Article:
Churchyards and memorials

Churchyards and memorials

Churchyards are special places which exist for both the living and the dead. Together with the church building they are vested in the Incumbent and as consecrated ground they are set apart for the reverent and Christian burial of parishioners.

Guidance and rules governing their upkeep can be downloaded from the links below.

Because they are shared spaces, churchyards need to be looked after for the benefit of today's generations as well as those to follow. The Churchyard Regulations seek to encourage good practices in order to create and maintain a place of peace, dignity and respect for the departed.

There is no automatic or legal right to place a memorial in a churchyard. The authority here rests with the Chancellor of the Diocese, who has granted delegated powers to incumbents and parish priests (i.e. rectors, vicars, priests in charge and team vicars), who have the discretion to allow memorials into their churchyards which are consistent with the Diocesan Churchyard Regulations. During a vacancy, this authority is exercised by the rural dean.

Any departure from the Churchyard Regulations requires permission by way of a faculty. Further information can be found on the Diocesan Registry's website here: or by contacting a member of the Church Buildings Department:

Reservation of grave spaces

Parishioners (and others who die in the parish) have a right of burial in the churchyard of the parish church if one exists and has not been closed. The incumbent also has discretion to grant permission for the burial of other persons in the churchyard.

The incumbent also has the right to decide where in the churchyard a particular burial or internment may take place, except where a specific place has been formally reserved.

A grave space may be reserved by faculty.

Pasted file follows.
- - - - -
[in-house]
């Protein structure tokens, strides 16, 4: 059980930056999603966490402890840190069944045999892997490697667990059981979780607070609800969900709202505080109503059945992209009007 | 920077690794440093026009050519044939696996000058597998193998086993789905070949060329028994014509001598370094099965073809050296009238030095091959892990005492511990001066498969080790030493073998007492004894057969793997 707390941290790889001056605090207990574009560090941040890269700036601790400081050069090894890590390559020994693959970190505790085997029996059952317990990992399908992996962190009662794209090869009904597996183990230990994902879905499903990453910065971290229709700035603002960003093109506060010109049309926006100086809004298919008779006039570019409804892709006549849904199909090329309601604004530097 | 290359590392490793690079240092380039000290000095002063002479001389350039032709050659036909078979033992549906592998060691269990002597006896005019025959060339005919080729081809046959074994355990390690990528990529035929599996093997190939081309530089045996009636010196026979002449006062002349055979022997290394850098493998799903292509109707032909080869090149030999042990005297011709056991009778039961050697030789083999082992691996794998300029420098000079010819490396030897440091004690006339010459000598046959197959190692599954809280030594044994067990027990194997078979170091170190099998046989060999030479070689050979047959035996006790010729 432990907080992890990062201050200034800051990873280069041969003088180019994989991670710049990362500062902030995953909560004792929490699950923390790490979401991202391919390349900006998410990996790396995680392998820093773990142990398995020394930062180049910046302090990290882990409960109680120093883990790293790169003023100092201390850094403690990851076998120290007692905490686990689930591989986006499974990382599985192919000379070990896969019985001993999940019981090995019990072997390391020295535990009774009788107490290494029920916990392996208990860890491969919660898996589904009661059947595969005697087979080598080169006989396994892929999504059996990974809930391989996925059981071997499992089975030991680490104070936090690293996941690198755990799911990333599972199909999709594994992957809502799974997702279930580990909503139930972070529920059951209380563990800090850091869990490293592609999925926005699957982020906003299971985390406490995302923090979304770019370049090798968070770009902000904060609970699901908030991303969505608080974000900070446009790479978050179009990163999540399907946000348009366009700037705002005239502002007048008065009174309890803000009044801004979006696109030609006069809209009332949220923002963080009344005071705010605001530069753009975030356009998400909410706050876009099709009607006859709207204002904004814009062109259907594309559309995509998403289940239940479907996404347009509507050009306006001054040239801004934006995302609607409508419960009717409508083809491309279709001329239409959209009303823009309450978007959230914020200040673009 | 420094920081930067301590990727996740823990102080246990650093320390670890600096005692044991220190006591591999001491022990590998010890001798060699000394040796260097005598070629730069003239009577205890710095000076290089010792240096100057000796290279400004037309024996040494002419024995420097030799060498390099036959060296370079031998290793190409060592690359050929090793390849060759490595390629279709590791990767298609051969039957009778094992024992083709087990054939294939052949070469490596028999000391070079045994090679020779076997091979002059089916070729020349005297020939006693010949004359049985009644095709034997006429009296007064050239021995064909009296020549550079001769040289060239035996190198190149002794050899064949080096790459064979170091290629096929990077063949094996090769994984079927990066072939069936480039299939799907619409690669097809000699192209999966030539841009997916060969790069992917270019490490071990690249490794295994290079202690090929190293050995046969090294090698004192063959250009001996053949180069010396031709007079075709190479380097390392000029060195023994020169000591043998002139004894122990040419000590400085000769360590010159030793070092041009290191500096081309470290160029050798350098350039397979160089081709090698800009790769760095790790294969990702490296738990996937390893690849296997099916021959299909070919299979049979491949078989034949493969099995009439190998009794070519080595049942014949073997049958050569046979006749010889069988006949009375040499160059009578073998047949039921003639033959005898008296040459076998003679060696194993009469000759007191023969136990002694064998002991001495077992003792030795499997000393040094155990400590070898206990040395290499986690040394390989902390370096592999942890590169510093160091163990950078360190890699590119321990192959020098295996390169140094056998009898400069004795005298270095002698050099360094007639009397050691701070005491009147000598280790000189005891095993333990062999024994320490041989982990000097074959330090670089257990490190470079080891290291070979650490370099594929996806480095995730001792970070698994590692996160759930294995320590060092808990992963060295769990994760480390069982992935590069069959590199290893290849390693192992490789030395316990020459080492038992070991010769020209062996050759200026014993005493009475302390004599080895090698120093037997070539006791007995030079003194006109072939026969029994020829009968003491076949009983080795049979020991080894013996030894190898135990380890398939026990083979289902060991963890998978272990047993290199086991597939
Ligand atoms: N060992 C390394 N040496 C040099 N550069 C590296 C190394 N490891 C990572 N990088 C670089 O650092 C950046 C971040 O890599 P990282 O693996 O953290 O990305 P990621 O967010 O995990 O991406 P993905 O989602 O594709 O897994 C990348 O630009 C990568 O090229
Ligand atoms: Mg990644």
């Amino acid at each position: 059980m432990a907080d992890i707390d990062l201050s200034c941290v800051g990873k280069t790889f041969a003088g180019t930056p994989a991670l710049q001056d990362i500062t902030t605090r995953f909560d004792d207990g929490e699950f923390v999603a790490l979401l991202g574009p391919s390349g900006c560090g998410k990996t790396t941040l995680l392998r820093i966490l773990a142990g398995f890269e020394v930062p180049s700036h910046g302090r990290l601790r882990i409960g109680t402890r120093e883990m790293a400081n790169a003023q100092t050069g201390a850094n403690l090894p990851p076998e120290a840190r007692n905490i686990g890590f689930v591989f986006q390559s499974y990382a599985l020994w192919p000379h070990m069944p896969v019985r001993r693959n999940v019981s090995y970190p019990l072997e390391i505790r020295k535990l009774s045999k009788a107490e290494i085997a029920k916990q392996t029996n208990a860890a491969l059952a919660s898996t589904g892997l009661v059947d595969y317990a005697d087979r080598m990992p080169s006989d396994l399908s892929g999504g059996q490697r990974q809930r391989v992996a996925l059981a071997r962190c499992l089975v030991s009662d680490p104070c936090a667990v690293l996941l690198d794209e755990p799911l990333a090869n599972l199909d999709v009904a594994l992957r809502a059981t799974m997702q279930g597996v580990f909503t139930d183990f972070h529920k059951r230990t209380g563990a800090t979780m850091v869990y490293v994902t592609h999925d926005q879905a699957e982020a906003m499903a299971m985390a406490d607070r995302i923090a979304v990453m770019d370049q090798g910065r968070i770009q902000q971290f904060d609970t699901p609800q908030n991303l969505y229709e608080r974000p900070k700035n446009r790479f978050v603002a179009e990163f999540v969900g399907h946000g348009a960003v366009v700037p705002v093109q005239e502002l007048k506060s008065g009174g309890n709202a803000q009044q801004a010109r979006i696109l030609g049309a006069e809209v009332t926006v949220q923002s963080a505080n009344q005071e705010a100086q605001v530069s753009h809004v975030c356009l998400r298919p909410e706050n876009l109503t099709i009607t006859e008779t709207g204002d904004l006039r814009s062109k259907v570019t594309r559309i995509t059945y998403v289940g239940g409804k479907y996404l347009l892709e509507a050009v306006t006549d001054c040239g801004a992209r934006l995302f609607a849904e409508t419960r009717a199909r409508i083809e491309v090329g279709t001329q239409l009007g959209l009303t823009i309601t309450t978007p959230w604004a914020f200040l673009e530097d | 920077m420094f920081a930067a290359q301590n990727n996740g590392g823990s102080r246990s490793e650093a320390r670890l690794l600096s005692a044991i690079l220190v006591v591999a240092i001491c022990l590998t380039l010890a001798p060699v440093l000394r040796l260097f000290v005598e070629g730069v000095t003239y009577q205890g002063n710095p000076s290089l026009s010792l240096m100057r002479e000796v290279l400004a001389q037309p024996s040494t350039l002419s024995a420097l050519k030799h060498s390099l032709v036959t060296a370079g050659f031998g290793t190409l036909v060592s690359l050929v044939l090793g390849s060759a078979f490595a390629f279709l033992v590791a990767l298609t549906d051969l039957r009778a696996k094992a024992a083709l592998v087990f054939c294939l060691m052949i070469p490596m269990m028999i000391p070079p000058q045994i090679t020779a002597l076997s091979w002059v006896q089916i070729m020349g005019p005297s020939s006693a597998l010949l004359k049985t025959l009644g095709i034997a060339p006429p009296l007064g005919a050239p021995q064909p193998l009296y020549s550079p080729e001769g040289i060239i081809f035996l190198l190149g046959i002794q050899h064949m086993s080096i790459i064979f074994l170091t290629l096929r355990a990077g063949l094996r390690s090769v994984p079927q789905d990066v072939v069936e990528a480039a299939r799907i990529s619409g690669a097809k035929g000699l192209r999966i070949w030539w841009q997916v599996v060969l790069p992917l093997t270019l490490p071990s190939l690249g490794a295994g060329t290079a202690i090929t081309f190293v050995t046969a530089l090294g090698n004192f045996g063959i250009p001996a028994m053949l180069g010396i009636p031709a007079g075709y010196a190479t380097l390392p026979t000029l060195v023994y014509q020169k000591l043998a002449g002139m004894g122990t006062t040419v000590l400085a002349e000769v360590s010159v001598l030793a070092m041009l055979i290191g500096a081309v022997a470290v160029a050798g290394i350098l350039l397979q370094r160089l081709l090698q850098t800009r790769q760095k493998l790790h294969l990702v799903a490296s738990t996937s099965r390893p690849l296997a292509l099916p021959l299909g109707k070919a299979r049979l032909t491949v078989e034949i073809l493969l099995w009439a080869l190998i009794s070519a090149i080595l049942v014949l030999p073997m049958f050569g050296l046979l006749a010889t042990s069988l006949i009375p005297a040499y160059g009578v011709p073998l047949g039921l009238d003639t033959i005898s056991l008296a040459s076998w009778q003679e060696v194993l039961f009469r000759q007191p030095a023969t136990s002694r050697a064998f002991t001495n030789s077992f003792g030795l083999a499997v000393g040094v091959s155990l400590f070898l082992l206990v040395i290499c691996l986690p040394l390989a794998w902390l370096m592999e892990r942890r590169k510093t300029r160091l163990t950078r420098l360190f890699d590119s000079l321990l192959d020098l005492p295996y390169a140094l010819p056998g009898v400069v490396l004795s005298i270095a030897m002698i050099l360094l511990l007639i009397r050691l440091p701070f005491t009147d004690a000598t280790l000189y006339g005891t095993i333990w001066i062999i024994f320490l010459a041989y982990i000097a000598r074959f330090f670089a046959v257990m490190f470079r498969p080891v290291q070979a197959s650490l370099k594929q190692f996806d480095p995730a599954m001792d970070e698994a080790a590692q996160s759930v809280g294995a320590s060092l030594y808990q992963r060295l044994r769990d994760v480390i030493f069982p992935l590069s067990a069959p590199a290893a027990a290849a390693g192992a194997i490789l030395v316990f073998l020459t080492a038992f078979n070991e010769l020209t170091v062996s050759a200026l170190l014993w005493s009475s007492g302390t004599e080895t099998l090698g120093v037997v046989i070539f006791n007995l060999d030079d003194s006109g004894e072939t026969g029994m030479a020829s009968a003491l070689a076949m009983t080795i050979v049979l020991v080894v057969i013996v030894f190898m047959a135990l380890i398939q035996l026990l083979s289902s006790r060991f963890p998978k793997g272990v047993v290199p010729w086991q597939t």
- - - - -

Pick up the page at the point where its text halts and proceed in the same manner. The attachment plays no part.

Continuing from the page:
Further information is available from the Diocesan Registry here:

Maintenance of churchyards

All churchyards belonging to parish churches are subject to the Faculty Jurisdiction. A PCC is responsible for the maintenance of churchyards which remain open for burials. Closed churchyards may remain the responsibility of the PCC or it may have been transferred to the Parish Council.

The responsibility for maintenance of a churchyard following closure by Order in Council under the Burial Act 1855 remains with the PCC unless and until it gives notice to transfer the responsibility to the Parish Council under section 215 of the Local Government Act 1972

Three months after notice is given, the Parish Council becomes legally responsible for maintaining the churchyard, unless it gives notice under the Act to the District Council, requiring the District Council to take over the responsibility, which it will then have to do. Either the Parish or the District Council could contract the PCC to maintain the Churchyard and its contents on its behalf, but they would need to cover the costs of doing so.

Whichever body has the responsibility may find this guidance published by the Diocesan Registry useful:

Once responsibility has been transferred, the Parish or District Council will have the same responsibility for maintaining the churchyard, and by implication its walls, gates, fences, grass, trees, etc., as the PCC had prior to the giving of notice to transfer responsibility. Some Parish/ District Councils interpret this responsibility very loosely, in that they assume responsibility for maintenance of the churchyard but not its gravestones, walls and lychgates. Others are more willing to take a more comprehensive approach.

Regardless of whose responsibility it is to maintain the Churchyard, it will remain subject to the Faculty Jurisdiction, so permission will need to be sought in respect of works to be done to the Churchyard falling outside matters under the Faculty Jurisdiction Rules 2015, which would cover both safety or topple testing of the monuments, and repairs to damaged monuments.

In advance of any works being undertaken, you should please email with details and photographs.

Page last updated: Thursday 25th February 2021 4:08 PM
First published on: 10th June 2019
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